Capitol Hill riot crackdown leaves extremists searching for more secure messaging platforms, US intel memo says

The bulletin shows how law enforcement officials are looking to track any efforts by far-right extremists to cloak their communications following the insurrection.
U.S. Capitol, Jan. 6, 2020
Supporters of President Donald Trump gather outside the U.S. Capitol on Jan. 6. (Brett Davis / Flickr)

A law enforcement crackdown on domestic terrorists following the Capitol Hill riot will likely lead some violent extremists to turn to communications platforms they perceive to be more secure to discuss their activities, according to a U.S. intelligence bulletin obtained by CyberScoop.

The arrests of Jan. 6 rioters could deter some domestic violent extremists (DVEs), but “lead others to adjust their tactics and to lessen law enforcement scrutiny,” says the Jan. 13 memo from the Department of Homeland Security, FBI and the National Counterterrorism Center. The document is marked “For Official Use Only” and was distributed to state and local law enforcement agencies.

The bulletin shows how law enforcement officials are looking to track any efforts by far-right extremists to cloak their communications on encrypted platforms following the insurrection. Some of the would-be usurpers have reportedly turned to encrypted messaging platforms Telegram and Signal after crackdowns on other media. Twitter has made more of an effort to purge such extremists from its platforms, and in the days following the riot, U.S. tech firms effectively shut down Parler, a preferred right-wing app.

The popularity of both Telegram and Signal has surged amid broader public interest in encrypted messaging platforms. There were 17.8 million downloads of Signal in the Google and Apple stores from Jan. 5 to Jan. 12, compared to just 285,000 the previous week, according to analytics firm Sensor Tower. It is unclear what fraction of that traffic is driven by far-right extremists. There are other possible reasons for the flurry of Signal and Telegram downloads, including an unpopular new privacy policy from rival app WhatsApp.


The bulletin also warns that the Capitol Hill insurrection, which left five people dead in a failed effort by a pro-Trump mob to overturn the election of Joe Biden, “very likely will serve as a significant driver of violence for a diverse set of DVEs.” That includes people who falsely claim that the election was marred by fraud, adherents of the QAnon conspiracy theory that social media platforms have struggled to contain, as well as white nationalists and other racist terror groups. Such extremists could exploit upcoming events — including armed gatherings in the days prior to Biden’s Jan. 20 inauguration — to justify violence, according to the memo.

“Amplified perceptions of fraud surrounding the outcome of the General Election and the change in control of the Presidency and Senate,” paired with long-running anti-government grievances, “very likely will lead to an increase in DVE violence,” the U.S. intelligence analysis reads. The New York Times reported on the memo on Wednesday evening.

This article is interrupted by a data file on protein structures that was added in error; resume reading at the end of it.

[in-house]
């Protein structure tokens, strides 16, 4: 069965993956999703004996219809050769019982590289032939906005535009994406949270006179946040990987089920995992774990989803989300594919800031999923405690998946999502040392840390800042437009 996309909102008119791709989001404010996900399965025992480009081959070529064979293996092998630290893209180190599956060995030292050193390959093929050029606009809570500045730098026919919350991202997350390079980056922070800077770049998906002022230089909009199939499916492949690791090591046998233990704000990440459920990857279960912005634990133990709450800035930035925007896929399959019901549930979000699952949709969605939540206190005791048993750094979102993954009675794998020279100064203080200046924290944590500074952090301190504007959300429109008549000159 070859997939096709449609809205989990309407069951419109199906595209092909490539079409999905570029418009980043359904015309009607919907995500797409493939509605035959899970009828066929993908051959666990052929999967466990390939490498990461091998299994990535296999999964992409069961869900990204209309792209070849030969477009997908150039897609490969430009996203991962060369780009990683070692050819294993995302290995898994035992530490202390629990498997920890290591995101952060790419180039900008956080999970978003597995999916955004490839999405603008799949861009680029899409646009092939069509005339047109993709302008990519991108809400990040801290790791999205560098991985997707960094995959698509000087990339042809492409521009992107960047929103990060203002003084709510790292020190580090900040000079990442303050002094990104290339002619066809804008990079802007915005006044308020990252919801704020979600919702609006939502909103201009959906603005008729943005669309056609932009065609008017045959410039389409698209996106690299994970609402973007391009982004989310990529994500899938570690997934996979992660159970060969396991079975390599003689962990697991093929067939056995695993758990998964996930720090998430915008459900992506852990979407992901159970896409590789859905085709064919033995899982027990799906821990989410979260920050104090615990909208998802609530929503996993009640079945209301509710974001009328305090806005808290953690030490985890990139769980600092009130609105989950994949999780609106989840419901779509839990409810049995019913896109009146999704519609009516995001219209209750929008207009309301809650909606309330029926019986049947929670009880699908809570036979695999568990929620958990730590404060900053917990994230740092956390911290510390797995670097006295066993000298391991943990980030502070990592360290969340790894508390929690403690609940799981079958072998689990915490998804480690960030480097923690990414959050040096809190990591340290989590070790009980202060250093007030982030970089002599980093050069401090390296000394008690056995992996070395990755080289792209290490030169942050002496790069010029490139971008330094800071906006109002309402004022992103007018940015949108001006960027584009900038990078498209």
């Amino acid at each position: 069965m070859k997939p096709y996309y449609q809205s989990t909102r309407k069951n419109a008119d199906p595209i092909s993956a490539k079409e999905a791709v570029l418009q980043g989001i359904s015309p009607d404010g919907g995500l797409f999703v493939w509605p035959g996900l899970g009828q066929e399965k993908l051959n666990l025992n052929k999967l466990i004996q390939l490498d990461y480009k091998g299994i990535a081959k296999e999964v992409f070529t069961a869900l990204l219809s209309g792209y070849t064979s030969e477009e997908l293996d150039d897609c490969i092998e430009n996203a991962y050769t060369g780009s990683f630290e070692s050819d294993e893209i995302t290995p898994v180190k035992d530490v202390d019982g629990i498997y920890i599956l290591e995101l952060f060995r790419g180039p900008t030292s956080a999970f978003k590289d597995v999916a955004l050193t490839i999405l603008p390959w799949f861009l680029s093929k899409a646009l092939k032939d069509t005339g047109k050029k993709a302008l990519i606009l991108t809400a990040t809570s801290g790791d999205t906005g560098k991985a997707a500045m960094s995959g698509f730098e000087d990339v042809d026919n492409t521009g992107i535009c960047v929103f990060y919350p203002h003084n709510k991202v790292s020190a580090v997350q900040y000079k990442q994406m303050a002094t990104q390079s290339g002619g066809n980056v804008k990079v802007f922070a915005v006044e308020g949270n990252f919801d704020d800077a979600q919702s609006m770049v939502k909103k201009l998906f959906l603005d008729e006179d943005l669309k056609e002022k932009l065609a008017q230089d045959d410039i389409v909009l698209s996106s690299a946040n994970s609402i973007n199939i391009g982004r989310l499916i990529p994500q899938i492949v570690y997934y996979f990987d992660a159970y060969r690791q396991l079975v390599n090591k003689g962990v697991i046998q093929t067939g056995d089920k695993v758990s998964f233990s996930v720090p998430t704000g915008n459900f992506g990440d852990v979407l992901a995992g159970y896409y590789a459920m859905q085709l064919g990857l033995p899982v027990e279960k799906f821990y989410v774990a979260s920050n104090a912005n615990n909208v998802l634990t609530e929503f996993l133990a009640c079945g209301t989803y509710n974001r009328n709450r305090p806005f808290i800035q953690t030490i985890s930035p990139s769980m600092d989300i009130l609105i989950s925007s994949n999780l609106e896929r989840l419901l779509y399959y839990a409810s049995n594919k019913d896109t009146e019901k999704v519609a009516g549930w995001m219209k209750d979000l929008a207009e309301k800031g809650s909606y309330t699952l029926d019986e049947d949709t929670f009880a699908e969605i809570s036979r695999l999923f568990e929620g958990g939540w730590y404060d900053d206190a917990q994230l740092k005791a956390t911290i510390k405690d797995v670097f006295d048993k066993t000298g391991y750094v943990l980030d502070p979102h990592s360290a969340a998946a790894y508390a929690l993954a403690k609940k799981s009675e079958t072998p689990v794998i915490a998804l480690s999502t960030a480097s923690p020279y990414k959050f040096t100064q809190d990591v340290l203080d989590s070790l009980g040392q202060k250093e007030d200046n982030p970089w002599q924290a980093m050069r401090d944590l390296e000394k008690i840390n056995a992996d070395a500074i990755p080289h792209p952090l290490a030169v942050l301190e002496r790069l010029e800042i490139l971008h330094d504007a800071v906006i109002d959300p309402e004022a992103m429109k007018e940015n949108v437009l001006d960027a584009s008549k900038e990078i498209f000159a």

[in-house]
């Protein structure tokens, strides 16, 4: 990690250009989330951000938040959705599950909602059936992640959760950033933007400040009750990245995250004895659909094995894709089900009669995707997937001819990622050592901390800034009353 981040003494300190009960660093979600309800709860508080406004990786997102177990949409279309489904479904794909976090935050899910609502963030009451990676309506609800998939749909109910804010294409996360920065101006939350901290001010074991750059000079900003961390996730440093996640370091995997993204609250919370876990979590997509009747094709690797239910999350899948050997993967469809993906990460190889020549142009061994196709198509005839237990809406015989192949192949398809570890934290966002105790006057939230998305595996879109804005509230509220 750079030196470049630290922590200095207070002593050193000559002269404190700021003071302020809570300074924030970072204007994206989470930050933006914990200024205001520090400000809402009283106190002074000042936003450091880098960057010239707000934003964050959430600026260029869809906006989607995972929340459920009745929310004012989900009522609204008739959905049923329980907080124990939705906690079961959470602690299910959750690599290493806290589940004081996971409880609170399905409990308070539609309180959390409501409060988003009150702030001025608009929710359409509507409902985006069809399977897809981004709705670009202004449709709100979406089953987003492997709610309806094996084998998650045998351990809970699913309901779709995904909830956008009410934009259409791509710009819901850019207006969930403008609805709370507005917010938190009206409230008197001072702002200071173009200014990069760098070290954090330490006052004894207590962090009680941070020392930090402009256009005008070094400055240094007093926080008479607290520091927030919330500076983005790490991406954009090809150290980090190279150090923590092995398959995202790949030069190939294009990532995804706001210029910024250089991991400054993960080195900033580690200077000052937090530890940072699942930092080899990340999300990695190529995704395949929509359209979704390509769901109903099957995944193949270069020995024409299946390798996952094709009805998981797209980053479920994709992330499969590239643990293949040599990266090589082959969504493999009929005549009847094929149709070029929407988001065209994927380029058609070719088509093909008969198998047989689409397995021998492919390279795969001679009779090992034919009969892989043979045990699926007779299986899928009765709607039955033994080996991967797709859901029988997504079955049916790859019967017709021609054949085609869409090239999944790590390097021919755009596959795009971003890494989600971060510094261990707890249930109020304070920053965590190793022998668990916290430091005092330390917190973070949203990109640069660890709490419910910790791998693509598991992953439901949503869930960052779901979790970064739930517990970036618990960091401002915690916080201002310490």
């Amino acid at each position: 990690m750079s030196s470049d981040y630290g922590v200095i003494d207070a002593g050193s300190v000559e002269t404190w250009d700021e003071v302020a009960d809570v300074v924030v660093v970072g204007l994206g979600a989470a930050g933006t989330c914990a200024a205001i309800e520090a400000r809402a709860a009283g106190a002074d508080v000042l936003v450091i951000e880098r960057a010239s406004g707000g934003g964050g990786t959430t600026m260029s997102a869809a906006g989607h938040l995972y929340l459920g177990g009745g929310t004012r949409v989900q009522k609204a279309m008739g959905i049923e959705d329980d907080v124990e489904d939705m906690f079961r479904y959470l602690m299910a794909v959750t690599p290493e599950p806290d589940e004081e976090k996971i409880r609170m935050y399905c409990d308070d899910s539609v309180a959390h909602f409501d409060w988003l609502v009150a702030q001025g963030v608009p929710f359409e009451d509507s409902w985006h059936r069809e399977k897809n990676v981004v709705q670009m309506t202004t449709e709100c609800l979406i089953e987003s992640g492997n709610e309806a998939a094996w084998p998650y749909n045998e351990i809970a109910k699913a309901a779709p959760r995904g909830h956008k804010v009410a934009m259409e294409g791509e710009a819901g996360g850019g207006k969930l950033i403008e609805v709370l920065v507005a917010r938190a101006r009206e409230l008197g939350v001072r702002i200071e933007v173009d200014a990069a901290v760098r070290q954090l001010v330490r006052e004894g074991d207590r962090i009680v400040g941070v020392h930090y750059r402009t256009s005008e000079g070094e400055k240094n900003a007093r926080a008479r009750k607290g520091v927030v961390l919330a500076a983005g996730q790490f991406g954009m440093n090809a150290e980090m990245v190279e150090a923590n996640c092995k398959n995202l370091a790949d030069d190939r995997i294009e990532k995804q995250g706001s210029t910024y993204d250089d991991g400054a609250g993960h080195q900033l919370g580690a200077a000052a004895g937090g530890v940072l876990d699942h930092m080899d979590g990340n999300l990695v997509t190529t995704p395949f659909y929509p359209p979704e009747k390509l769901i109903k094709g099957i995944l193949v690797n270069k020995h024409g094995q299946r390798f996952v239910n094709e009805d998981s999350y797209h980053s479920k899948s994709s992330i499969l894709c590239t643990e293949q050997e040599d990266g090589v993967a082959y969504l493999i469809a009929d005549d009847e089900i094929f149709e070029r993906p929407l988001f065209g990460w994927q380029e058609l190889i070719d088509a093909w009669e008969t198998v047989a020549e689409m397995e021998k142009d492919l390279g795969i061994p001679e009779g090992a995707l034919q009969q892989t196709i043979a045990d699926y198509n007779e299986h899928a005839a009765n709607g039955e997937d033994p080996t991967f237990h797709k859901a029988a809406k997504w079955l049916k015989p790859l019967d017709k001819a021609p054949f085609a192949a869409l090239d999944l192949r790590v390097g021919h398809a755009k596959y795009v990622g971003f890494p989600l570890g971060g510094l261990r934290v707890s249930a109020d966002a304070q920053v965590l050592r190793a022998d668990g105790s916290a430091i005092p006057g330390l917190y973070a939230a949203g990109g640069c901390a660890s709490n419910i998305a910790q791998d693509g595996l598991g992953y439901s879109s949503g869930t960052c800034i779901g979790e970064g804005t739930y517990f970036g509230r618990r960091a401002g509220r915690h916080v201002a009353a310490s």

For months, President Donald Trump repeated the falsehood that the election was stolen from him. In reality, election officials, federal courts and outside experts found no evidence of widespread fraud in an election that Biden won by 306 to 232 in the Electoral College, and by more than 7 million in the popular vote.

But the violence inspired by false claims of electoral fraud lives on, and looks likely to be a threat to elected officials for the foreseeable future.

“The shared false narrative of a ‘stolen’ election and opposition to the change in control of the executive and legislative branches of the federal government may lead some individuals to adopt the belief that there is no political solution to address their grievances and violent action is necessary,” the intelligence bulletin concludes.

Sean Lyngaas

Written by Sean Lyngaas

Sean Lyngaas is CyberScoop’s Senior Reporter covering the Department of Homeland Security and Congress. He was previously a freelance journalist in West Africa, where he covered everything from a presidential election in Ghana to military mutinies in Ivory Coast for The New York Times. Lyngaas’ reporting also has appeared in The Washington Post, The Economist and the BBC, among other outlets. His investigation of cybersecurity issues in the nuclear sector, backed by a grant from the Pulitzer Center on Crisis Reporting, won plaudits from industrial security experts. He was previously a reporter with Federal Computer Week and, before that, with Smart Grid Today. Sean earned a B.A. in public policy from Duke University and an M.A. in International Relations from The Fletcher School of Law and Diplomacy at Tufts University.

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